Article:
From old-school corner shops to edgy Japanese-British fusion, Melbourne’s best fish and chip joints will have you licking the chicken salt off your fingertips.
The best fish and chips in Melbourne
This is by no means your standard takeaway corner shop. Tommy Ruff’s even has its own hashtag – #eatwithtommy. The newer outpost of a family of second-generation fryers is in Windsor, and this branch boasts beautiful mosaic-tiled floors, dangling lights and a glowing pirate skull – it’s all rather suave for a fish and chip shop. The menu skips between the traditional – the ‘Rod and Reel’ box contains chubby fish bites, calamari, prawn and herb-salted chips (which are our pick of the crop – crisp outside, fluffy inside and perfectly seasoned) – and more sophisticated menu items like mussels in a tomato and chilli sauce or 'Tommy's tacos', a fish taco that also comes in a gluten-free option. Charming service means there’s nothing ruff about Tommy.
The nautical decor – photos of salty sea dogs on the walls and Popeye and Olive Oil on the bathroom doors – is an appropriately whimsical backdrop for a fine fish and chip experience in landlocked Fitzroy. The traditional British Fish and Chips gets top marks: a flaky slab of blue grenadier encased in golden tempura batter arches over a bundle of chunky chips. It wouldn’t be complete without a scoop of minted mushy peas, perfectly textured and the colour of Robin Hood’s tights. The chips – hand cut, no less – have more in common with a roasted potato than a French fry, and are the perfect vehicle for tartare.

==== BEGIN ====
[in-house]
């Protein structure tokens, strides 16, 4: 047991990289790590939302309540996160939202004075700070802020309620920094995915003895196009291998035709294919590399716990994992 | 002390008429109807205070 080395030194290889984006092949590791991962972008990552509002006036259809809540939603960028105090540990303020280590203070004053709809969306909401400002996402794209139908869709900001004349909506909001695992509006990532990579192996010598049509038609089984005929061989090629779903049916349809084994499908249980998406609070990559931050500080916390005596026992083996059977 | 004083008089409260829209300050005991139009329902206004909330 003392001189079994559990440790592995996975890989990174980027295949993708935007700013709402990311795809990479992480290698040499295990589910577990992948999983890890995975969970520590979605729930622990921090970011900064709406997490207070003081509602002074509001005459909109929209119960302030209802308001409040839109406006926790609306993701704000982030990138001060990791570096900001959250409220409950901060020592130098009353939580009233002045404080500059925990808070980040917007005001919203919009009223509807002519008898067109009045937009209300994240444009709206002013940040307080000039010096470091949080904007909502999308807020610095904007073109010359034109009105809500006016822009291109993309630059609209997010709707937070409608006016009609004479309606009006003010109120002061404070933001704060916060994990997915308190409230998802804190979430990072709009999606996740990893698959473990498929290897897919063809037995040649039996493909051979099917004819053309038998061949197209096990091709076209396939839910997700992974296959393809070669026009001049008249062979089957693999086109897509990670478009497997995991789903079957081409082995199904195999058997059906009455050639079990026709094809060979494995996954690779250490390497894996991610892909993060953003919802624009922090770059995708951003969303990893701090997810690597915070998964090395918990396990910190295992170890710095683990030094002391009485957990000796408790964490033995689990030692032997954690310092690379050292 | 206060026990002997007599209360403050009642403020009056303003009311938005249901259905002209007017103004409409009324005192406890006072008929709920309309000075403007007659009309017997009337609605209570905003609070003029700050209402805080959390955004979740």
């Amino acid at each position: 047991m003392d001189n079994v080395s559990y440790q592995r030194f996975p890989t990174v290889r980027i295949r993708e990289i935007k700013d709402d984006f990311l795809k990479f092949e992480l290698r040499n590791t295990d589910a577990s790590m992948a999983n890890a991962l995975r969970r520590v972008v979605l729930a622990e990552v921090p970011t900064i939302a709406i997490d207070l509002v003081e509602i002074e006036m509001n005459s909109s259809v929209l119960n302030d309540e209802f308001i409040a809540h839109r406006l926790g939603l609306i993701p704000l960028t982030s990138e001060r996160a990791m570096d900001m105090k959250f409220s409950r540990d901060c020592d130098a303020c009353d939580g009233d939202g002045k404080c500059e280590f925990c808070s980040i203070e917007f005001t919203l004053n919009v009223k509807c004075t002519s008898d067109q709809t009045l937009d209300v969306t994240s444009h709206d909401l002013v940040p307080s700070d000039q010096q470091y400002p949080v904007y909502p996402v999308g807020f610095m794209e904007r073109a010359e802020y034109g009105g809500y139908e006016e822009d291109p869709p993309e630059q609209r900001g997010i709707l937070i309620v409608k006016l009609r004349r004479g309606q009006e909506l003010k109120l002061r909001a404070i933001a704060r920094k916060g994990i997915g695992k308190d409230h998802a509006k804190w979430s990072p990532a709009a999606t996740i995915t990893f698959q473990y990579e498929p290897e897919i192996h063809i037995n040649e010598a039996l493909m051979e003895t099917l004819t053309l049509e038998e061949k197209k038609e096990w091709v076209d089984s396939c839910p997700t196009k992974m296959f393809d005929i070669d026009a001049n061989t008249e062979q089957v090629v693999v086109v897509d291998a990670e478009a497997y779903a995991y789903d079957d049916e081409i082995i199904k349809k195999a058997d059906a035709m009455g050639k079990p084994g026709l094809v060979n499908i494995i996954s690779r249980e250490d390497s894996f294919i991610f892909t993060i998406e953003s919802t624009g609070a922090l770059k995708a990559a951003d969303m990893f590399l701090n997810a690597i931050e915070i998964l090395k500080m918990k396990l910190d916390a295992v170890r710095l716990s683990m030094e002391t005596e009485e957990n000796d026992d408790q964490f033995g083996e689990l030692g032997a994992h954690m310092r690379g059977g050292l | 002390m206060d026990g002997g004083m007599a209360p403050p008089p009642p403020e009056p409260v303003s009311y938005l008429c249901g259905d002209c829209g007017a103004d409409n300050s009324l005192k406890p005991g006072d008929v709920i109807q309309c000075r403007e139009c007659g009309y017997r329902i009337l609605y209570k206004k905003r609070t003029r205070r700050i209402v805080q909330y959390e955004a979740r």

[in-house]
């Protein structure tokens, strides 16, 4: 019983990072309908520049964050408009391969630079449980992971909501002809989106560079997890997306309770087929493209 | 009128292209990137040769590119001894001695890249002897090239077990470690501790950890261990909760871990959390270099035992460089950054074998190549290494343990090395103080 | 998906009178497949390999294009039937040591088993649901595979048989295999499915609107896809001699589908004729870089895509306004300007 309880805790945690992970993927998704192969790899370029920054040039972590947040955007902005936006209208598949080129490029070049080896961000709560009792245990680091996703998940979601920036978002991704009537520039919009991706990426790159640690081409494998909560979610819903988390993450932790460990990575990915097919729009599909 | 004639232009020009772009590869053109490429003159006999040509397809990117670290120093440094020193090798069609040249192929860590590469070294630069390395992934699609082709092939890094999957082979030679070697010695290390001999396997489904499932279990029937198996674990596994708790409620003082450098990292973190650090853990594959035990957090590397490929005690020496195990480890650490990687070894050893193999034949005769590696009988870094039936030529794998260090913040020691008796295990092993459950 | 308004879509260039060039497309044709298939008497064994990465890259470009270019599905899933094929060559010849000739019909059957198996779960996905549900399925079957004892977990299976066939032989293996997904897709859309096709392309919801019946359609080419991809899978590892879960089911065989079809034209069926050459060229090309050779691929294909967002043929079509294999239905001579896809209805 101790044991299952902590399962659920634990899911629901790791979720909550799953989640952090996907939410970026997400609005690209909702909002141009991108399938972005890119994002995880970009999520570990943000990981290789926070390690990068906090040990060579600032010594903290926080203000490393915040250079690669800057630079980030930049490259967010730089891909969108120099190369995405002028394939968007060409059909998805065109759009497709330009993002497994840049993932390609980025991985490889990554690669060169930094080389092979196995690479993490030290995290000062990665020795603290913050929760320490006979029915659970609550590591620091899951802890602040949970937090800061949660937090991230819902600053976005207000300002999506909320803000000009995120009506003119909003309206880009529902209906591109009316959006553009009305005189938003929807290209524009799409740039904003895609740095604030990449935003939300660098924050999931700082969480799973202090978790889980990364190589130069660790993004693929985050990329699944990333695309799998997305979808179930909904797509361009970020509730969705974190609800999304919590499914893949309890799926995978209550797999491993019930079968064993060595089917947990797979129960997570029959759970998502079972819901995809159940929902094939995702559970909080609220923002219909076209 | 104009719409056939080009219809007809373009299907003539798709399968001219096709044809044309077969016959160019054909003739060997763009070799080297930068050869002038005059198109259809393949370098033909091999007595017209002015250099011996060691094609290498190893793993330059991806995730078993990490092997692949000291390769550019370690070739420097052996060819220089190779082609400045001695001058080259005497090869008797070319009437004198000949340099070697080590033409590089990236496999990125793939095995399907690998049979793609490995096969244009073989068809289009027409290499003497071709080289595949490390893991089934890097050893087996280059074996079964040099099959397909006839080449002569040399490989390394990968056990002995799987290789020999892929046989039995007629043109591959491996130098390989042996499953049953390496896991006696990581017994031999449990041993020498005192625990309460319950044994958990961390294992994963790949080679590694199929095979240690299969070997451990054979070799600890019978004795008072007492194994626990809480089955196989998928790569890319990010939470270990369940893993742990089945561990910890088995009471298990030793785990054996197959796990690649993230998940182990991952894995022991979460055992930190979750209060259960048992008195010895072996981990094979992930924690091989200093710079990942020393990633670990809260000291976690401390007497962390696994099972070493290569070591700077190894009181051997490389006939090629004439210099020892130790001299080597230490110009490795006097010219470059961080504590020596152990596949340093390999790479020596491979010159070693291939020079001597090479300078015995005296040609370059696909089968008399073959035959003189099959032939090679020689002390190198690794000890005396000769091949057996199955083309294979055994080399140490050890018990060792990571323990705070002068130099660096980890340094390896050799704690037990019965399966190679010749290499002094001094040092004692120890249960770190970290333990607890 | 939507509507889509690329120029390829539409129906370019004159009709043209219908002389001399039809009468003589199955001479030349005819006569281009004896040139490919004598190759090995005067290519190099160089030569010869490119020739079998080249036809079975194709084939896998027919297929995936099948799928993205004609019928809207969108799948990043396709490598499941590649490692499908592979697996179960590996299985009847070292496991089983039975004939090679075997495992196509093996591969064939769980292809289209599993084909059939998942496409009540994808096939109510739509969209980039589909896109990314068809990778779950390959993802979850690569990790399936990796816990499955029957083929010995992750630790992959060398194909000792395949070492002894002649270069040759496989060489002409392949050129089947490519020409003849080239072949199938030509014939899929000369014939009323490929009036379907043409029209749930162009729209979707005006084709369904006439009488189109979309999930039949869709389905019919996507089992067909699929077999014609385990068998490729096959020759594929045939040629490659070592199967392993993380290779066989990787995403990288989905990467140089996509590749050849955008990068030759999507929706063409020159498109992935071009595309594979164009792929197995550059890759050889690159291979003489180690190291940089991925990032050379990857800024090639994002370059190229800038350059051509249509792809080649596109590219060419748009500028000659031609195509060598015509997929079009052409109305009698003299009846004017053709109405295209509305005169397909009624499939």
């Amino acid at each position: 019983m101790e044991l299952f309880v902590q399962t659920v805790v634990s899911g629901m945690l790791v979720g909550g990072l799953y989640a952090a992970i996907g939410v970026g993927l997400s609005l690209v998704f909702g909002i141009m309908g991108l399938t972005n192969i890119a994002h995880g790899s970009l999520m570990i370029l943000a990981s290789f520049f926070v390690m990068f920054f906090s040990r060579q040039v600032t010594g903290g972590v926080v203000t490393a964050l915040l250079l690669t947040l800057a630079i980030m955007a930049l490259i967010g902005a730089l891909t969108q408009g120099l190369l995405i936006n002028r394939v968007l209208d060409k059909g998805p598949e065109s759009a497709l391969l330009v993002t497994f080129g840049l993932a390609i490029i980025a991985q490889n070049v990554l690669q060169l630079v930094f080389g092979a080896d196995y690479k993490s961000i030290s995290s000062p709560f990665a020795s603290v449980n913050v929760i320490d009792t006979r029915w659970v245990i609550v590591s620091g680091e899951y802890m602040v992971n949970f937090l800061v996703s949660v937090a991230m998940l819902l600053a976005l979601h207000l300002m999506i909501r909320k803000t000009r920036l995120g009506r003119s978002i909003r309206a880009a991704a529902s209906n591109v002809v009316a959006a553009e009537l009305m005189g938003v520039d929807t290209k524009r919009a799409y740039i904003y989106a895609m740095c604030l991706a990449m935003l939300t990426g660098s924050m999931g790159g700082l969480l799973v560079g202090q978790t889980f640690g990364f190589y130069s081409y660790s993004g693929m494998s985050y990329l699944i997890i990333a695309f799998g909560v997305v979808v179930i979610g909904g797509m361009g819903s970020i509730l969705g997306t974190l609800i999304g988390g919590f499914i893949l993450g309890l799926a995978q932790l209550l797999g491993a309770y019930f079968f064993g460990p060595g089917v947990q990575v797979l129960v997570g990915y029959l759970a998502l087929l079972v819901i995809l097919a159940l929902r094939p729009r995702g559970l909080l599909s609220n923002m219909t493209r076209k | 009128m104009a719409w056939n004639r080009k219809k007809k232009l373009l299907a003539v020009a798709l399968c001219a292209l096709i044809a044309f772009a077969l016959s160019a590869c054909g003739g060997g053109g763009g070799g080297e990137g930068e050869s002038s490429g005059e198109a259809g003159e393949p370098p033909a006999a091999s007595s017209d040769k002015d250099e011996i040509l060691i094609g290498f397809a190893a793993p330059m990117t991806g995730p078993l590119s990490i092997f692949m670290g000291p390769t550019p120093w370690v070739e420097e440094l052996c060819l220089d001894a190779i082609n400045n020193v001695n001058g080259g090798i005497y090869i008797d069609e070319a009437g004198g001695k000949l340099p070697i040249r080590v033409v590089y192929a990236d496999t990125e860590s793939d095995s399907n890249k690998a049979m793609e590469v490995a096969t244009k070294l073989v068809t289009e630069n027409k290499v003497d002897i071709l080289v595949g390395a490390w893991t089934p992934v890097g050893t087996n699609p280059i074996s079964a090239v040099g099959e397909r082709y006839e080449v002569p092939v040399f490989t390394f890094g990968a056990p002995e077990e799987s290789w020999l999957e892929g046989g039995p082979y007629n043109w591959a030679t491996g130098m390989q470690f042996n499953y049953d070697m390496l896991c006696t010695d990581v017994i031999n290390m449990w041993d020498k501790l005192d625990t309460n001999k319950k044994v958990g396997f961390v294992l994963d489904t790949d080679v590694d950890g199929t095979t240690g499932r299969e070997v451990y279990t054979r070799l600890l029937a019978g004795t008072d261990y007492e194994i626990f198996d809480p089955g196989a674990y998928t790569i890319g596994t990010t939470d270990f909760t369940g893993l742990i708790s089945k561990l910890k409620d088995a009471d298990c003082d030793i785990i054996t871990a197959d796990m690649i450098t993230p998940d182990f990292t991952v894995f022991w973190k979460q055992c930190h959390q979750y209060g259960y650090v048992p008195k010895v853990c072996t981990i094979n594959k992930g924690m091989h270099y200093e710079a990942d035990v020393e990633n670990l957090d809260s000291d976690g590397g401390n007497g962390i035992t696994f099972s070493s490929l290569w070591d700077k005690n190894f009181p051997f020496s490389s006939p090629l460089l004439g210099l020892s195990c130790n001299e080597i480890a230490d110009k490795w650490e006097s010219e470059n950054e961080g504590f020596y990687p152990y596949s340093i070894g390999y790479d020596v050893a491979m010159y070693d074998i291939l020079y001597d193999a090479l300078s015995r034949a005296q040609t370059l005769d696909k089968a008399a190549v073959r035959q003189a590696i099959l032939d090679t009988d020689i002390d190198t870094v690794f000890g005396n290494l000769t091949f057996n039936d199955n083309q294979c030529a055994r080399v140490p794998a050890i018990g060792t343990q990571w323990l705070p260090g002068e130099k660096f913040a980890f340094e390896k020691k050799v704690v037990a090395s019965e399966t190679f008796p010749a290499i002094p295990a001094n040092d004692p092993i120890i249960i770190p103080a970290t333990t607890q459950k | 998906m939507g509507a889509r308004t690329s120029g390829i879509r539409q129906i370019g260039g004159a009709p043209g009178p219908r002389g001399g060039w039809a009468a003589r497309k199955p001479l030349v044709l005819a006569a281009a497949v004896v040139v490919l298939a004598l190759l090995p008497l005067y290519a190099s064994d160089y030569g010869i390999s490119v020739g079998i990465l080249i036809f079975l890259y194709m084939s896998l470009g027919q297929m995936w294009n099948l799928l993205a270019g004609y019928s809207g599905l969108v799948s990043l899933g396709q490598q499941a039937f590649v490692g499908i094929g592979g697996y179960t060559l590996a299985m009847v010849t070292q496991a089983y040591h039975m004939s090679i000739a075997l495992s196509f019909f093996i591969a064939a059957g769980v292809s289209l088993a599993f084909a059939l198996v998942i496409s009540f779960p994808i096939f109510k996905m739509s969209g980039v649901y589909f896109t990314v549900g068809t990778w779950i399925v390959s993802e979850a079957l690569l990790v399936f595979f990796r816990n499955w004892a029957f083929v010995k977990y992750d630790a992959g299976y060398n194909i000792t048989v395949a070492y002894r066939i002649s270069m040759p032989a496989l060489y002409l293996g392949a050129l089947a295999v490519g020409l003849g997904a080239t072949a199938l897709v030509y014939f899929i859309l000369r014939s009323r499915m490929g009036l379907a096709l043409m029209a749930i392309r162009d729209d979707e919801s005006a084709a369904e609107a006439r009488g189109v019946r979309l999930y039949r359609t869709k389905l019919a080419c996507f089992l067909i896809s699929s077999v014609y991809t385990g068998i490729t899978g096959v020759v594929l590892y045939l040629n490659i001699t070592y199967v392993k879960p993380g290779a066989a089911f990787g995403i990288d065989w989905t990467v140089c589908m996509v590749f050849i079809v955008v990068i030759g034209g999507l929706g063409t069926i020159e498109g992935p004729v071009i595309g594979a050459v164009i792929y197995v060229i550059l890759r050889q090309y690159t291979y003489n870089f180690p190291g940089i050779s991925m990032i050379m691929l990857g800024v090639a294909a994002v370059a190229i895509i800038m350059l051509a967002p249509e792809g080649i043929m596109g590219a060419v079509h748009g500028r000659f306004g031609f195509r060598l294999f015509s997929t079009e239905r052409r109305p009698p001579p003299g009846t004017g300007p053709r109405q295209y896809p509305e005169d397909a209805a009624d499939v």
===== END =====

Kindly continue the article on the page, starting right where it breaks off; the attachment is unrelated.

Coburg’s industrial streets are an unlikely location for a fish and chip shop, though the grim concrete view doesn’t deter the crowds, who have good reasons for their loyalty to Blu. The bright, split-level space bustles with tradies grabbing fish burgers, couples cooing over grilled prawns and families sharing gargantuan oval platters laden with fried things. The fried fish tastes fresh and is armoured in a thick, golden batter with reinforcements from crisp and bountiful chips. You definitely want to add a few calamari rings – these supersized beauties are big enough to lasso a shark. From the griller, a blushing-pink salmon fillet is bang-on medium rare and pairs beautifully with a pear and rocket salad. Maybe the one-stop-shop element is what ensures the crowd's unwavering support. All appetites are catered for, from the humble souvlaki to a luxe supper of crayfish and natural oysters.